We show for the first time that, under the null hypothesis of vanishing Granger causality, the single-regression Granger-Geweke estimator converges to a generalised $\chi^2$ distribution, which may be well approximated by a $\Gamma$ distribution. We show that this holds too for Geweke’s spectral causality averaged over a given frequency band, and derive explicit expressions for the generalised $\chi^2$ and $\Gamma$-approximation parameters in both cases. We present an asymptotically valid Neyman-Pearson test based on the single-regression estimators, and discuss in detail how it may be usefully employed in realistic scenarios where autoregressive model order is unknown or infinite. We outline how our analysis may be extended to the conditional case, point-frequency spectral Granger causality, state-space Granger causality, and the Granger causality $F$-test statistic. Finally, we discuss approaches to approximating the distribution of the single-regression estimator under the alternative hypothesis.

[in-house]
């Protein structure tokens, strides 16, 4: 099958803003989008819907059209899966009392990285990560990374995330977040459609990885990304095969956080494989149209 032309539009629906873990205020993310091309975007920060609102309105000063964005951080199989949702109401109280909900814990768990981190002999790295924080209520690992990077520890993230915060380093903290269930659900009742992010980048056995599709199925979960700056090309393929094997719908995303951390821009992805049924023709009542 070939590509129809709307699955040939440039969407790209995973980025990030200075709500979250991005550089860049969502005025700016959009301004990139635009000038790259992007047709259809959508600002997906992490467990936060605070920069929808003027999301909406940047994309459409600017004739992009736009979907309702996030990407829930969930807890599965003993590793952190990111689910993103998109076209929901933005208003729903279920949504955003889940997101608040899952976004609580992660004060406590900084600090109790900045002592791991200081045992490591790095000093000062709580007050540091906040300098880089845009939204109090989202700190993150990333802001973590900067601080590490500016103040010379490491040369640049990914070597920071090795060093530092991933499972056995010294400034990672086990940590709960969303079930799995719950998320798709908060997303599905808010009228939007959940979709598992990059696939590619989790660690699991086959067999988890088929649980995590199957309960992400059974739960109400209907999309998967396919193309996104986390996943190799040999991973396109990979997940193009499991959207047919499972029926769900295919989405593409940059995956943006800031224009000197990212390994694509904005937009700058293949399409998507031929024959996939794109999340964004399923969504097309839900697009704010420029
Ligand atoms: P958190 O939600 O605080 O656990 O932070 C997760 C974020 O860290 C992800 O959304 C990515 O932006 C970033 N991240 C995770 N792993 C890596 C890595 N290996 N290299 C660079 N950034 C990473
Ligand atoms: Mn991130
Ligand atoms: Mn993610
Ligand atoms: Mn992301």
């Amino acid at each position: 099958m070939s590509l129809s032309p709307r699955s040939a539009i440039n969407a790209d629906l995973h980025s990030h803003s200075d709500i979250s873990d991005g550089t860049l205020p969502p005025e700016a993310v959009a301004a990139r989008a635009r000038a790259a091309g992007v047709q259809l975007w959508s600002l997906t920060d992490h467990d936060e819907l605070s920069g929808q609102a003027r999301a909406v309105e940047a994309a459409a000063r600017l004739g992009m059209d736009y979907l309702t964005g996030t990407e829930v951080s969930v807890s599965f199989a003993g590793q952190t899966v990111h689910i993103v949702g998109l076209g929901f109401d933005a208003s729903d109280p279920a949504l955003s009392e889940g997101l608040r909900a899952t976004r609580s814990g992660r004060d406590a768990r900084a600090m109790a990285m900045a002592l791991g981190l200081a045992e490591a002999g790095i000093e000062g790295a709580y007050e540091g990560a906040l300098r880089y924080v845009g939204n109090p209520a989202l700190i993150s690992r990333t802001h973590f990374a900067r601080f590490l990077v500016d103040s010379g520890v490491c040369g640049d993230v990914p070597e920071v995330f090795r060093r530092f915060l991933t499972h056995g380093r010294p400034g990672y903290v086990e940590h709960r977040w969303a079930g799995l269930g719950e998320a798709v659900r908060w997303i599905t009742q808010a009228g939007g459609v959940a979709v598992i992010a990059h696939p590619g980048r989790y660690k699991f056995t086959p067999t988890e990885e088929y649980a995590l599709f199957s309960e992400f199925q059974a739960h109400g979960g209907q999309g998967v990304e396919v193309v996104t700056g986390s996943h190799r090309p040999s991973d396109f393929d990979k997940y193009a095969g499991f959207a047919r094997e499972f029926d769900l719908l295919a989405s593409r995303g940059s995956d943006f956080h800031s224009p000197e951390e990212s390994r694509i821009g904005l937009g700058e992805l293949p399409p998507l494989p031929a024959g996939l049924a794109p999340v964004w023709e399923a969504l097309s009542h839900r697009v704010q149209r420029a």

The purpose of this paper is to describe and analyze the development of a knowledge-based infrastructure to support MSP decision-making processes. The paper emerged from a study to define specifications for a knowledge-based infrastructure to provide decision support for community-level MSPs in the Canadian province of Quebec. As part of the study, a process assessment was conducted to understand the needs of communities as they collect, organize, and analyze data to make decisions about their priorities. The result of this process is a portrait, which is an epidemiological profile of health and nutrition in their community. Portraits inform strategic planning and development of interventions and are used to assess the impact of interventions. Our key findings indicate ambiguities and disagreement among MSP decision-makers regarding causal relationships between actions and outcomes, and the relevant data needed for making decisions. MSP decision-makers expressed a desire for easy-to-use tools that facilitate the collection, organization, synthesis, and analysis of data, to enable decision-making in a timely manner. Findings inform conceptual modeling and ontological analysis to capture the domain knowledge and specify relationships between actions and outcomes. This modeling and analysis provide the foundation for an ontology, encoded using OWL 2 Web Ontology Language. The ontology is developed to provide semantic support for the MSP process, defining objectives, strategies, actions, indicators, and data sources. In the future, software interacting with the ontology can facilitate interactive browsing by decision-makers in the MSP in the form of concepts, instances, relationships, and axioms. Our ontology also facilitates the integration and interpretation of community data and can help in managing semantic interoperability between different knowledge sources.